2. What features were common to all of England's southern colonies and what features were peculiar to each one?
The southern colonies of England had certain features that were corresponding to one another as well as characteristics that were dissimilar. The southern colonies were Maryland, Virginia, North Carolina, South Carolina, and Georgia. To some extent, a few of the colonies were committed to the exportation of commercial agricultural products whereas others such as Georgia and North Carolina were not. In order for them to have plantation based economies, forced labor was a mandatory aspect that was frequently seen within the colonies excluding Georgia. All of the southern plantation colonies allowed some form of religious toleration. Aristocratic rule was also evident in all the colonies except for North Carolina.
Virginia was the first plantation colony established by England and it relied on the staple crop known as tobacco. It served as an economic savior due to the high demands from Europeans. As the demand for tobacco increased, the need for fresh labor became mandatory. By 1650 enslaved blacks made up 14% of the colony's population. One distinguishing feature Virginia had was that representative self-government was born within its colony. Maryland, the second plantation colony, differed in that it was founded as a refuge for Catholics. Although resentment towards catholic colonists caused rebellion Maryland still flourished as it blossomed acres of tobacco and utilized forced labor. Black slaves began to be imported in large numbers. By allowing a sense of religious toleration, Lord Baltimore, the founder of Maryland, hoped to achieve acceptance of Catholics.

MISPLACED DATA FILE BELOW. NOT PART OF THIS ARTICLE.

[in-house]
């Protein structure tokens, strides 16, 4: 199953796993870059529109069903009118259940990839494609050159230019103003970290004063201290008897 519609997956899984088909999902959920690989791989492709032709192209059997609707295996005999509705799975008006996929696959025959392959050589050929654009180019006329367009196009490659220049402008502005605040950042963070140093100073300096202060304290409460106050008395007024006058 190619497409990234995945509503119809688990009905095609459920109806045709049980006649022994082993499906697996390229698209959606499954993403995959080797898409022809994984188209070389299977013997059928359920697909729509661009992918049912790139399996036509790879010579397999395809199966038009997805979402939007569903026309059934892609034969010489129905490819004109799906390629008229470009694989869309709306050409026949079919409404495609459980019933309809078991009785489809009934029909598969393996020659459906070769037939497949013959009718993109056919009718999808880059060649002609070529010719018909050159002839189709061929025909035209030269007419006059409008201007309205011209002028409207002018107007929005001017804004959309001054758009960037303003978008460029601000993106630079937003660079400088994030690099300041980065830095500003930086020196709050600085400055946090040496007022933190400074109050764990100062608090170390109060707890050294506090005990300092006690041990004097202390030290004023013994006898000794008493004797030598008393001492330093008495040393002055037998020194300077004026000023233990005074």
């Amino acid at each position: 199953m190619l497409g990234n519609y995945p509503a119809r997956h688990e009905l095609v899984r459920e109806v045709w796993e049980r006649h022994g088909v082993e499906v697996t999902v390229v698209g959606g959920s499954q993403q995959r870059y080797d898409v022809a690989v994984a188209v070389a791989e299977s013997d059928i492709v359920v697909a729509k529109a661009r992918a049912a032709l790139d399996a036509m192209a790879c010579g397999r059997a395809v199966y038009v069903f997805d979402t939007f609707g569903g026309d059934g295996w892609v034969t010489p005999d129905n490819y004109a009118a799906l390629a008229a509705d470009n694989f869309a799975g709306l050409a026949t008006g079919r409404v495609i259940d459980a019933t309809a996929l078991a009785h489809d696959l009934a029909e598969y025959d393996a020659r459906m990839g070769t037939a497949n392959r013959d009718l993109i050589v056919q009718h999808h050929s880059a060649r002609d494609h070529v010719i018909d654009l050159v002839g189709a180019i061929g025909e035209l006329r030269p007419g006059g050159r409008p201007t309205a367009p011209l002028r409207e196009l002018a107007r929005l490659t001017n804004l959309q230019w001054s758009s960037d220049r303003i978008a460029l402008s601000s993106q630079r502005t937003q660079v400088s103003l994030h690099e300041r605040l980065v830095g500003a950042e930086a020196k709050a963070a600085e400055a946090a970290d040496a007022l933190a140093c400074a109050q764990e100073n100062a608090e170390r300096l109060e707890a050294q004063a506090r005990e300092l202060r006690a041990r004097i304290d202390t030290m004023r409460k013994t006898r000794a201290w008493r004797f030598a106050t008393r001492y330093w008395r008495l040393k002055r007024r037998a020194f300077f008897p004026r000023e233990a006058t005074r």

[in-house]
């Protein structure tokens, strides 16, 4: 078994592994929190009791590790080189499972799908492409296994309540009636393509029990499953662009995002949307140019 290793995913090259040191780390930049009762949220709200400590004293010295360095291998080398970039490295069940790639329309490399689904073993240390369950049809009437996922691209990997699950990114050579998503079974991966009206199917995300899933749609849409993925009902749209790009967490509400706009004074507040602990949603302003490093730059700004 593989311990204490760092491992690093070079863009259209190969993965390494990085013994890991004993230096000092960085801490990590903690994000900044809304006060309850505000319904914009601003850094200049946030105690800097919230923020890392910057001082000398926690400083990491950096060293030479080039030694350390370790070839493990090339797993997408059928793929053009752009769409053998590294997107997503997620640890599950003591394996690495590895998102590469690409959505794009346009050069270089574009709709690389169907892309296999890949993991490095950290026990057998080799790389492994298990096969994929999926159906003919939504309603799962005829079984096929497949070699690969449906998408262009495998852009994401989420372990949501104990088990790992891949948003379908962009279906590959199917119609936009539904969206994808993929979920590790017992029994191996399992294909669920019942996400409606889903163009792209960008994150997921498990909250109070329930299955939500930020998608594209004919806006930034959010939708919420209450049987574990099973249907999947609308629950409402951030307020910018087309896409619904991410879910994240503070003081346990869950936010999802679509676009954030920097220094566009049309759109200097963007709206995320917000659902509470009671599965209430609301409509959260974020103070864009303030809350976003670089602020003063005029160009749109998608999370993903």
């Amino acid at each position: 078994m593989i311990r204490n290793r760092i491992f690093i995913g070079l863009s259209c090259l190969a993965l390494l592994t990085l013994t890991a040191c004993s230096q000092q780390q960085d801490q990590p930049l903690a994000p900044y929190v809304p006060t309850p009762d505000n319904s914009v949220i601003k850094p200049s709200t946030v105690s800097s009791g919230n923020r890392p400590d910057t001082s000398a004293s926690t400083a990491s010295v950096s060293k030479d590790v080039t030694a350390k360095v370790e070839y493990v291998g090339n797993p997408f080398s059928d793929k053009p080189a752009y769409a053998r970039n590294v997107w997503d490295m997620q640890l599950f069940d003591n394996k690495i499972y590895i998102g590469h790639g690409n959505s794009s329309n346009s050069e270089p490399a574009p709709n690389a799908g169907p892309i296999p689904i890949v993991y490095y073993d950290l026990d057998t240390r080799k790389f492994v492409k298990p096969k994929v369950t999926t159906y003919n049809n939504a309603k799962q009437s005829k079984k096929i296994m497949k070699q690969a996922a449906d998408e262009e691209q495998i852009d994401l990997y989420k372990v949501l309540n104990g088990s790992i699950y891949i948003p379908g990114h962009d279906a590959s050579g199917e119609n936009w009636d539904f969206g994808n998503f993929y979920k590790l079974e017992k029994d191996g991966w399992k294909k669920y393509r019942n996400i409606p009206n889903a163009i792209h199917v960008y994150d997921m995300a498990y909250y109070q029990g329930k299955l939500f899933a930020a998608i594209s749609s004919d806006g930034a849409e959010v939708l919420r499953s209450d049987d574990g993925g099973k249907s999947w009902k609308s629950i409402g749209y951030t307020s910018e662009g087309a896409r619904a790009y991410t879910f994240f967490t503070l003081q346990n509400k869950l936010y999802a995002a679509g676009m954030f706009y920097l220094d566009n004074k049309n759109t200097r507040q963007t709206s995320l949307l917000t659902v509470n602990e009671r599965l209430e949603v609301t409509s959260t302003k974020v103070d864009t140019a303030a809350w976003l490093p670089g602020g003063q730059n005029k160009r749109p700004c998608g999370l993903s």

The colonization of the Carolinas relied on the sugar plantation systems in the Barbados as well as the exportation of products like wine, silk, and...